dc.date.available2016-10-10T19:08:05Z-
dc.date.issued2016-09-14-
dc.date.submitted2016-09-19-
dc.identifier.citationReRouting biomedical innovation: observations from a mapping of the alternative research and development (R&D) landscape. 2016, 12 (1):54 Global Healthen
dc.identifier.issn1744-8603-
dc.identifier.pmid27627882-
dc.identifier.doi10.1186/s12992-016-0190-8-
dc.identifier.urihttp://hdl.handle.net/10144/618681-
dc.description.abstractIn recent years, the world has witnessed the tragic outcomes of multiple global health crises. From Ebola to high prices to antibiotic resistance, these events highlight the fundamental constraints of the current biomedical research and development (R&D) system in responding to patient needs globally.To mitigate this lack of responsiveness, over 100 self-identified "alternative" R&D initiatives, have emerged in the past 15 years. To begin to make sense of this panoply of initiatives working to overcome the constraints of the current system, UAEM began an extensive, though not comprehensive, mapping of the alternative biomedical R&D landscape. We developed a two phase approach: (1) an investigation, via the RE:Route Mapping, of both existing and proposed initiatives that claim to offer an alternative approach to R&D, and (2) evaluation of those initiatives to determine which are in fact achieving increased access to and innovation in medicines. Through phase 1, the RE:Route Mapping, we examined 81 initiatives that claim to redress the inequity perpetuated by the current system via one of five commonly recognized mechanisms necessary for truly alternative R&D.Preliminary analysis of phase 1 provides the following conclusions: 1. No initiative presents a completely alternative model of biomedical R&D. 2. The majority of initiatives focus on developing incentives for drug discovery. 3. The majority of initiatives focus on rare diseases or diseases of the poor and marginalized. 4. There is an increasing emphasis on the use of push, pull, pool, collaboration and open mechanisms alongside the concept of delinkage in alternative R&D. 5. There is a trend towards public funding and launching of initiatives by the Global South. Given the RE:Route Mapping's inevitable limitations and the assumptions made in its methodology, it is not intended to be the final word on a constantly evolving and complex field; however, its findings are significant. The Mapping's value lies in its timely and unique insight into the importance of ongoing efforts to develop a new global framework for biomedical R&D. As we progress to phase 2, an evaluation tool for initiatives focused on identifying which approaches have truly achieved increased innovation and access for patients, we aim to demonstrate that there are a handful of initiatives which represent some, but not all, of the building blocks for a new approach to R&D.Through this mapping and our forthcoming evaluation, UAEM aims to initiate an evidence-based conversation around a truly alternative biomedical R&D model that serves people rather than profits.en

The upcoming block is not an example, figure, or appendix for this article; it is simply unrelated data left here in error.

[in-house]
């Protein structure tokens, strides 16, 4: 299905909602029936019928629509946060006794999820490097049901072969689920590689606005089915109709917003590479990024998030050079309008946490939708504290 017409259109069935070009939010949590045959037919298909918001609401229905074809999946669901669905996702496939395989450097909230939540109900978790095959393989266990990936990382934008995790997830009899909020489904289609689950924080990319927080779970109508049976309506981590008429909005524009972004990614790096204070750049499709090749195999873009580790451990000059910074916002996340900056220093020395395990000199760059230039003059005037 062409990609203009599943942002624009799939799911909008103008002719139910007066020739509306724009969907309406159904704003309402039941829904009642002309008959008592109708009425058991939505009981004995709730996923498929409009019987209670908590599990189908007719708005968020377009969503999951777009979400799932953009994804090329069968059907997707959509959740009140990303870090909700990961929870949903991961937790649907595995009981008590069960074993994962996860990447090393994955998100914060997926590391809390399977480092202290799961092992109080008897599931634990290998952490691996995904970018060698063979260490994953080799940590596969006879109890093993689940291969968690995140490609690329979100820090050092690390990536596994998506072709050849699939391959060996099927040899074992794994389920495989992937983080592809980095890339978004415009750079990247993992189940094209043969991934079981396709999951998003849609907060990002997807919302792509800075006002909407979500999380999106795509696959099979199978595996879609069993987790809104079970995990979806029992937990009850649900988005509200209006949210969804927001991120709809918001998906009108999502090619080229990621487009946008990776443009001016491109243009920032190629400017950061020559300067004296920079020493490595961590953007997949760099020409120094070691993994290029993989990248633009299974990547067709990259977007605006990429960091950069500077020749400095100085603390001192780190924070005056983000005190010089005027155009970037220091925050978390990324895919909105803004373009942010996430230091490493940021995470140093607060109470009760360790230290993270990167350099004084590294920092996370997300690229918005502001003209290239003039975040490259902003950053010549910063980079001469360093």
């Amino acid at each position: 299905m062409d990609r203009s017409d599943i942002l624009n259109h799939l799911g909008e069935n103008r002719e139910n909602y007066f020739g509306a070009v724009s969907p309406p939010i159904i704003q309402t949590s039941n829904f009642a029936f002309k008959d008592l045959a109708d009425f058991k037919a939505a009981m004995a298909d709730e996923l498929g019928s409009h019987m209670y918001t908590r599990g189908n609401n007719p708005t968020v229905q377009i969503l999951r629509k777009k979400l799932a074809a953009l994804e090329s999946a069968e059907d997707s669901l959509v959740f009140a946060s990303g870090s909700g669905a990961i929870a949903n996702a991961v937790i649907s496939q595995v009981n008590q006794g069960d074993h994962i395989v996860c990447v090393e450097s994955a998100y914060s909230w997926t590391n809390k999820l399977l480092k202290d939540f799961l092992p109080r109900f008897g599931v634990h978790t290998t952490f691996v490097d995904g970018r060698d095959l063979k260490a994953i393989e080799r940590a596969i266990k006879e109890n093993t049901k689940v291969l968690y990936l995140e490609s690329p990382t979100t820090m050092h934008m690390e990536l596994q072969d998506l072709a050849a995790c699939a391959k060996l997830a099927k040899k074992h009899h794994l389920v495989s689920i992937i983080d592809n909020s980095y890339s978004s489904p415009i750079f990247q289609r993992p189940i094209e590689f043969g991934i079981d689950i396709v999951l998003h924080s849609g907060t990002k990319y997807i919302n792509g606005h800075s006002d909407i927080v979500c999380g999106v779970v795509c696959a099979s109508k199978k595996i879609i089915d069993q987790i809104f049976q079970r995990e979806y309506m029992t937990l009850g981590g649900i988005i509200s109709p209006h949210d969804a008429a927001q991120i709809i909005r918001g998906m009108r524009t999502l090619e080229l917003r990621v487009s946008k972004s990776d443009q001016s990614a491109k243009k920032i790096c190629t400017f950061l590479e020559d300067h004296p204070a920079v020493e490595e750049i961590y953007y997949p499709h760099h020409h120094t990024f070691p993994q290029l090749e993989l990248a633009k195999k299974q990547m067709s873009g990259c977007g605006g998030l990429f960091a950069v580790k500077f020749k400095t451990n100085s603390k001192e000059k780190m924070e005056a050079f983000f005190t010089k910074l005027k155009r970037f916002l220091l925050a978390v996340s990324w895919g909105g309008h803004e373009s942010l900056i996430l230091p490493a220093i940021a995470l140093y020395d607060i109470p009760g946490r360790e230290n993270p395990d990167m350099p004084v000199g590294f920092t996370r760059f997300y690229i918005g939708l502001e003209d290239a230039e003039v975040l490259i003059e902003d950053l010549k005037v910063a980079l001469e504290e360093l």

dc.language.isoenen
dc.publisherBioMed Central (Springer Science)en
dc.rightsArchived with thanks to Globalization and Healthen
dc.titleReRouting Biomedical Innovation: Observations from a Mapping of the Alternative Research and Development (R&D) Landscapeen
dc.identifier.journalGlobalization and Healthen